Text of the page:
My sixth grade science teacher, Mrs Fiore, had curly brown hair. She used blue and red markers on an ELMO-brand overhead projector. And there were about 30 other pre-teens in the room when she taught me the difference between qualitative and quantitative methods.
Quantitative methods (n for numbers) collect and record measurable or countable data, while qualitative methods (lit for literature) encode the descriptive and sensory. Both of these are established means of documenting the details and context of a laboratory experiment, archaeological excavation, or ethnographic encounter. And clearly they’re effective: by these methods I can depict a classroom I sat in when I was twelve years old.
Of course, the term methods is a bifurcated one; it encapsulates not only the means of collecting data, but also one’s approach to interpreting that data. Any responsible social scientist needs to account for her epistemological method or hermeneutic approach. But really, if we try hard enough, can’t these methods also be categorized as either quantitative or qualitative—or some combination of the two—as well? Some anthropologists conduct calculations with caloric intake and expenditure, or strontium levels. Others search for symbolic linkages between micro-level and macro-level social processes or gloss the language of stories and songs. Surely, we can call these interpretive approaches qualitative.
So what happens when an anthropologist takes a picture?
A Thousand Words is a Ridiculous Conversion Factor
Simply stated, the shades and shapes located in the viewfinder of the camera are preserved either on film or in a digital file. The result—a photograph—is an image which can be repeatedly referenced over time, losing nothing to the vagaries of a selective or imperfect memory, and which may reveal things initially unnoticed by the ethnographer. In characterizing photography this way, I do not ignore the vast amount of scholarship critiquing the notion that a photograph can be a neutral, objective, or total representation; I am merely illustrating the standard view of photography as a method of data collection and ultimate representation. This view, however, precludes photography from functioning as a hermeneutic method.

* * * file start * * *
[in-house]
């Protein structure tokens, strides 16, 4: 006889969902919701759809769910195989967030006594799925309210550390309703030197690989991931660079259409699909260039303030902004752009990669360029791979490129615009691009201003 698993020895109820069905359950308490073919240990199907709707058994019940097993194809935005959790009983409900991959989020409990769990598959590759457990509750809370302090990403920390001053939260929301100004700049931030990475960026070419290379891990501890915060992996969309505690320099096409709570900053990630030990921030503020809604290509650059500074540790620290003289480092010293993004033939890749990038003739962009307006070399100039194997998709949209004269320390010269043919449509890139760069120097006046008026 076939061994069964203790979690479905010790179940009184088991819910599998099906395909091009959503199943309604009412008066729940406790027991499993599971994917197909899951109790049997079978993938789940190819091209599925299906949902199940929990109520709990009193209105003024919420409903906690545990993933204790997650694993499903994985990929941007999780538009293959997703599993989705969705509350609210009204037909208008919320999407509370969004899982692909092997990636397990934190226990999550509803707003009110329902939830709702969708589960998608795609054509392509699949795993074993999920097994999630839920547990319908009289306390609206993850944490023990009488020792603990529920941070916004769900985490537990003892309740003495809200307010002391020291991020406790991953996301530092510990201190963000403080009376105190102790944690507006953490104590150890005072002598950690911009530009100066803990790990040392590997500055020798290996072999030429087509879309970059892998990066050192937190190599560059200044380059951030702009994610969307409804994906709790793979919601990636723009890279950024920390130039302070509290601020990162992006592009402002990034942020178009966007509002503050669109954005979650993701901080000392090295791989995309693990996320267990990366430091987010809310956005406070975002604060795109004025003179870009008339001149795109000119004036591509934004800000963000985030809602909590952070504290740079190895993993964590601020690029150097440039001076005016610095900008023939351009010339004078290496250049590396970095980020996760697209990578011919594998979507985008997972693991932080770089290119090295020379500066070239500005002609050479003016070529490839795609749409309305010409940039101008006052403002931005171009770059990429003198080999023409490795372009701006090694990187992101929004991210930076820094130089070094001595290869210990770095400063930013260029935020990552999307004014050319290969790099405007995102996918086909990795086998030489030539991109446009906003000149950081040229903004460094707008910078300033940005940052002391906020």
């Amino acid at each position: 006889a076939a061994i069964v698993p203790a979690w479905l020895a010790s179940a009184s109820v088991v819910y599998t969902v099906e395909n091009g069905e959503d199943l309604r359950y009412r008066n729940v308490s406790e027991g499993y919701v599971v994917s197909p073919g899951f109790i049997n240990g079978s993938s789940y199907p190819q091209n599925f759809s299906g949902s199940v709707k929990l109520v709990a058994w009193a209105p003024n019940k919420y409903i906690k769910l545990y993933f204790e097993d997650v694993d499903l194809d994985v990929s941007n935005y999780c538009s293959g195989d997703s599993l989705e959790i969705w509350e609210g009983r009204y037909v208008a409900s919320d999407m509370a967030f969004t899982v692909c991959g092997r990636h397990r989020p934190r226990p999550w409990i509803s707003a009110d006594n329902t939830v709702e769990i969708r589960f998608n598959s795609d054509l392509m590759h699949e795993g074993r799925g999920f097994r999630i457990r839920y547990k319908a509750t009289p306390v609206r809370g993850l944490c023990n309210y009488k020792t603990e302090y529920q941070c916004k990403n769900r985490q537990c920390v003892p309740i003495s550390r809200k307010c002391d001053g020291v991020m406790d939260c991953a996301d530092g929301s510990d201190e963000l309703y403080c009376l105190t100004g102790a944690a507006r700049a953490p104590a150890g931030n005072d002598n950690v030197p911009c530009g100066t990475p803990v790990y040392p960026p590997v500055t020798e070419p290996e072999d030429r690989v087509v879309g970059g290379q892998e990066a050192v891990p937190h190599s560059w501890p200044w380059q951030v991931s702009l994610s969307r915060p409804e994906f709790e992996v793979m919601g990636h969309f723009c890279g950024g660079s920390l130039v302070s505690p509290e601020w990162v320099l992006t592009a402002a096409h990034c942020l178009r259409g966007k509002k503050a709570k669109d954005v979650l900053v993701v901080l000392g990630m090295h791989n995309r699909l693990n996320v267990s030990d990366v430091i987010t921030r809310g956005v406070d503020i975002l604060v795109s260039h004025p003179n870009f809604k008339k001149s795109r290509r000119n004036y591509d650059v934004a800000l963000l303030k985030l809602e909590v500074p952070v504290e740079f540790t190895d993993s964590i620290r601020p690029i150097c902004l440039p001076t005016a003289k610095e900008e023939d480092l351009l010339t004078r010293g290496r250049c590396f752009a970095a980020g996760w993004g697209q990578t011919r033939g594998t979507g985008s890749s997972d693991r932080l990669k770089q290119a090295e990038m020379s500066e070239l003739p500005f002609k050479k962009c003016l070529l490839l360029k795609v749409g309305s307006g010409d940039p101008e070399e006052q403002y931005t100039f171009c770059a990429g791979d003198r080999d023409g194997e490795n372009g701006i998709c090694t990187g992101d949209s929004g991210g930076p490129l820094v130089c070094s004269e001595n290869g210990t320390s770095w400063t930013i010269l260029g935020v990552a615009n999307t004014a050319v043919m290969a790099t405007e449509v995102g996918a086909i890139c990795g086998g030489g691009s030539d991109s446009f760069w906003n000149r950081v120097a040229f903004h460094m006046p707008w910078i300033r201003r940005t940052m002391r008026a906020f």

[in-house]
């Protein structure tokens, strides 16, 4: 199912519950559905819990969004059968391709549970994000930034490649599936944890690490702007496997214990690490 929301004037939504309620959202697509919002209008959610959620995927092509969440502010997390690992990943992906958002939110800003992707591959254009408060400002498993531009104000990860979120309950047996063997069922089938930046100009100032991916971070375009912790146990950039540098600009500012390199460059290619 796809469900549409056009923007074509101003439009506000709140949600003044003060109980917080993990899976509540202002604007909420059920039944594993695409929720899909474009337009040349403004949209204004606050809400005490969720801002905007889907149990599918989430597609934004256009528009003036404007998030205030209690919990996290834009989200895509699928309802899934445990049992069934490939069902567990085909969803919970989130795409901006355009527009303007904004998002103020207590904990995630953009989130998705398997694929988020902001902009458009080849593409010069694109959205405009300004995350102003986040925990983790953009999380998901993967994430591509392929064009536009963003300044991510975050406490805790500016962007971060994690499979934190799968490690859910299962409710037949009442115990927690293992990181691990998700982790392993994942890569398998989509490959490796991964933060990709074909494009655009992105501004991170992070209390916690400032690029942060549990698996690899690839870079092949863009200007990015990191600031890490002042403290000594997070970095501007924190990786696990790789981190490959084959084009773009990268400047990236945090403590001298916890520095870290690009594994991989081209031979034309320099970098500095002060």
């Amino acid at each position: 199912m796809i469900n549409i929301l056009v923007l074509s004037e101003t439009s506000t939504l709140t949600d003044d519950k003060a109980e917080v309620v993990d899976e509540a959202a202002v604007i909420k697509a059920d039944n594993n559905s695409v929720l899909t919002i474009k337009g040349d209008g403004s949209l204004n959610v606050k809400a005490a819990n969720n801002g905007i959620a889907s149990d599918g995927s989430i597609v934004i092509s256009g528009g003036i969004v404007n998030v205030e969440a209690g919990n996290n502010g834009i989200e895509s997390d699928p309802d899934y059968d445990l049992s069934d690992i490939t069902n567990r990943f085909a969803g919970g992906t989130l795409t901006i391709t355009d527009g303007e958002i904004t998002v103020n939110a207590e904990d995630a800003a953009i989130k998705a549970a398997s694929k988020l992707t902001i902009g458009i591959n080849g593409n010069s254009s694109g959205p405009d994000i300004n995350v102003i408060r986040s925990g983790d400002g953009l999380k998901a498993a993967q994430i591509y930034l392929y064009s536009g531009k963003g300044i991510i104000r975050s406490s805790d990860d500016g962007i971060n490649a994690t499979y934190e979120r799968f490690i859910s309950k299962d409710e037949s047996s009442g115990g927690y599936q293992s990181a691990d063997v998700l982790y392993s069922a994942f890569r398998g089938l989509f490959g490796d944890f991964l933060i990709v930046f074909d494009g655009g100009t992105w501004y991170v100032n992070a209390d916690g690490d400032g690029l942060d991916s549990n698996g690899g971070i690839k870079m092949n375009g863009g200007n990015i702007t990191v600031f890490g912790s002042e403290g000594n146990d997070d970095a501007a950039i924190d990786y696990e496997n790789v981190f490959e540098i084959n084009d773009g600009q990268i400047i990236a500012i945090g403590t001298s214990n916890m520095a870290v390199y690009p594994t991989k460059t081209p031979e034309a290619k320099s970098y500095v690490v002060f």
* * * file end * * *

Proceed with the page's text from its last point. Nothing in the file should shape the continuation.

The act of taking a picture is a process—it involves the posing or selection of a scene, a moment, and the requisite “cropping” of reality, as well as a level of technical skill. Moreover, bringing a camera into any social setting immediately alters the milieu. The way we set up for the photograph is informed by this awareness, as well as by a unique sense of the temporality and dissemination of our research; The seemingly simple act of weighing the decision whether or not to whip out a hefty SLR entails significant realizations and new insights into the complexities of the contexts in which we conduct ethnography. It is impossible to call this process anything other than an interpretive or epistemological process—but the photographic method isn’t calculating anything, nor is it simply describing. It does not seem to be either quantitative or qualitative.
Other Invaluable Methods
Photography is not alone in its typecast role as a method of representation, rather than a knowledge-production process—an epistemological method—which is neither quantitative nor qualitative. Writing fiction is another example; the work of imagining alternatives to a directly perceived reality, and of making these alternatives informative and relevant, is a process necessarily involving an identification and elaboration of the salient themes in an ethnographic context. Poetry is plagued by the same miscategorization. There are anthropologists who write creative, evocative, or moving poetry—those whom Renato Rosaldo calls anthro-poets. But this poetry is generally viewed as a personal and artistic outpouring that comes with reflecting on their work. Yet the mental work of recasting a world into metaphoric, or sensory, or nongrammatical language—making use of the expressive freedom that poetry offers—must generate ethnographic interpretations and the realization of connections that could not have happened any other way. The fictional stories and poetry ethnographers write certainly do not quantify the contexts where they work. Neither do they describe the data collected. They are epistemic methods, yielding new and nuanced interpretations of data collected by more traditional methods. Theatrical performance, dance, song, and other creative ways of producing ethnographic knowledge can be seen as occupying this same confusing category of methods that are neither quantitative nor qualitative.
This view of the methodological options available to natural and social science as either qualitative or quantitative is intractable for many; it is a dichotomy that I’ve retained since the sixth grade. But it leaves more creative means of arriving at new conclusions in a liminal space, outside of the naturalized landscape of scientific epistemology. This condition must be at least partly to blame for the ongoing disciplinary view of creative epistemology as less scholarly, legitimate, and productive. Perhaps if we begin to break down the polarized divide between qualitative and quantitative methods, there will be room for a positive proliferation of other hermeneutic approaches.
I think even Mrs Fiore would see this as a good thing.
Allison Mickel is a first-year doctoral student in the anthropology department at Stanford University, focusing specifically on archaeology. She works at Çatalhöyük in Turkey and at Petra in Jordan. Her primary research interests are in archaeological representation and archaeological writing, creative epistemology, and the ethics of public engagement.